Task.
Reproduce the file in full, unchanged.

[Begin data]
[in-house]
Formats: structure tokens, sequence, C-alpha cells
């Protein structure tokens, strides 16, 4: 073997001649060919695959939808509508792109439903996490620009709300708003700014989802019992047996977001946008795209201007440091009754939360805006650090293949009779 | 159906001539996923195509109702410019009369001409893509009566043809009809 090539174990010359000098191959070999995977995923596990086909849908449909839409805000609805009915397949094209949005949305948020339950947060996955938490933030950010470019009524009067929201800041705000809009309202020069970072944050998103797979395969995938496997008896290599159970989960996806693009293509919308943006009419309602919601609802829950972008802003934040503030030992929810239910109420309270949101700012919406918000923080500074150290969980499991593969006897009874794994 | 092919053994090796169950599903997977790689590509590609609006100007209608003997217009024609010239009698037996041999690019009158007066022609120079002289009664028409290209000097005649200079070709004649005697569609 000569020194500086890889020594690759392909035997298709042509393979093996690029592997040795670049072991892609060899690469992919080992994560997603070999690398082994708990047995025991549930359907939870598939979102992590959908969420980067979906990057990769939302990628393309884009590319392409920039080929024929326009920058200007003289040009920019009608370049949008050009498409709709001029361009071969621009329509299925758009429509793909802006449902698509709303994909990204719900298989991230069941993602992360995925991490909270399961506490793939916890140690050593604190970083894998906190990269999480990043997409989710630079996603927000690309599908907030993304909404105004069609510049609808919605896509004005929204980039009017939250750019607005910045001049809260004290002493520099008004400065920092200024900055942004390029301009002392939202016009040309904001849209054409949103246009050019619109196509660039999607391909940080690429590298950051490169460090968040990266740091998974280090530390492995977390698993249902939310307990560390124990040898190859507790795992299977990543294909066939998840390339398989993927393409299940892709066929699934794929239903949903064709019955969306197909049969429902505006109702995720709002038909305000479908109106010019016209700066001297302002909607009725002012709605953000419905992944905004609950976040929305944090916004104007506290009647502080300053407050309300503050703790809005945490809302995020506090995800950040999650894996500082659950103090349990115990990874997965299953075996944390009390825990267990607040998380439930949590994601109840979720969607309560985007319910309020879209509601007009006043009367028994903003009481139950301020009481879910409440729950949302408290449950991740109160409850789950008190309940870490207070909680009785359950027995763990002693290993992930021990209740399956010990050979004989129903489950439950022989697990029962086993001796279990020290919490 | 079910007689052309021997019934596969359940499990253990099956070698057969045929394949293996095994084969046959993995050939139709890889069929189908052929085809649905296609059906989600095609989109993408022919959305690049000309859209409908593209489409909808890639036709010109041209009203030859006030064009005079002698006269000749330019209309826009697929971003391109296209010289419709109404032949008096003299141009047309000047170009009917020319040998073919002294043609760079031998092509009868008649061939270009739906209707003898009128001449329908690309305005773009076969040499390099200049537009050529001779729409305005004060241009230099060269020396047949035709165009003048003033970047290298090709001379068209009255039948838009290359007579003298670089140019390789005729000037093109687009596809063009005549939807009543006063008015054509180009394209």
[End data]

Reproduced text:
[in-house]
Formats: structure tokens, sequence, C-alpha cells
């Protein structure tokens, strides 16, 4: 073997001649060919695959939808509508792109439903996490620009709300708003700014989802019992047996977001946008795209201007440091009754939360805006650090293949009779 | 159906001539996923195509109702410019009369001409893509009566043809009809 090539174990010359000098191959070999995977995923596990086909849908449909839409805000609805009915397949094209949005949305948020339950947060996955938490933030950010470019009524009067929201800041705000809009309202020069970072944050998103797979395969995938496997008896290599159970989960996806693009293509919308943006009419309602919601609802829950972008802003934040503030030992929810239910109420309270949101700012919406918000923080500074150290969980499991593969006897009874794994 | 092919053994090796169950599903997977790689590509590609609006100007209608003997217009024609010239009698037996041999690019009158007066022609120079002289009664028409290209000097005649200079070709004649005697569609 000569020194500086890889020594690759392909035997298709042509393979093996690029592997040795670049072991892609060899690469992919080992994560997603070999690398082994708990047995025991549930359907939870598939979102992590959908969420980067979906990057990769939302990628393309884009590319392409920039080929024929326009920058200007003289040009920019009608370049949008050009498409709709001029361009071969621009329509299925758009429509793909802006449902698509709303994909990204719900298989991230069941993602992360995925991490909270399961506490793939916890140690050593604190970083894998906190990269999480990043997409989710630079996603927000690309599908907030993304909404105004069609510049609808919605896509004005929204980039009017939250750019607005910045001049809260004290002493520099008004400065920092200024900055942004390029301009002392939202016009040309904001849209054409949103246009050019619109196509660039999607391909940080690429590298950051490169460090968040990266740091998974280090530390492995977390698993249902939310307990560390124990040898190859507790795992299977990543294909066939998840390339398989993927393409299940892709066929699934794929239903949903064709019955969306197909049969429902505006109702995720709002038909305000479908109106010019016209700066001297302002909607009725002012709605953000419905992944905004609950976040929305944090916004104007506290009647502080300053407050309300503050703790809005945490809302995020506090995800950040999650894996500082659950103090349990115990990874997965299953075996944390009390825990267990607040998380439930949590994601109840979720969607309560985007319910309020879209509601007009006043009367028994903003009481139950301020009481879910409440729950949302408290449950991740109160409850789950008190309940870490207070909680009785359950027995763990002693290993992930021990209740399956010990050979004989129903489950439950022989697990029962086993001796279990020290919490 | 079910007689052309021997019934596969359940499990253990099956070698057969045929394949293996095994084969046959993995050939139709890889069929189908052929085809649905296609059906989600095609989109993408022919959305690049000309859209409908593209489409909808890639036709010109041209009203030859006030064009005079002698006269000749330019209309826009697929971003391109296209010289419709109404032949008096003299141009047309000047170009009917020319040998073919002294043609760079031998092509009868008649061939270009739906209707003898009128001449329908690309305005773009076969040499390099200049537009050529001779729409305005004060241009230099060269020396047949035709165009003048003033970047290298090709001379068209009255039948838009290359007579003298670089140019390789005729000037093109687009596809063009005549939807009543006063008015054509180009394209």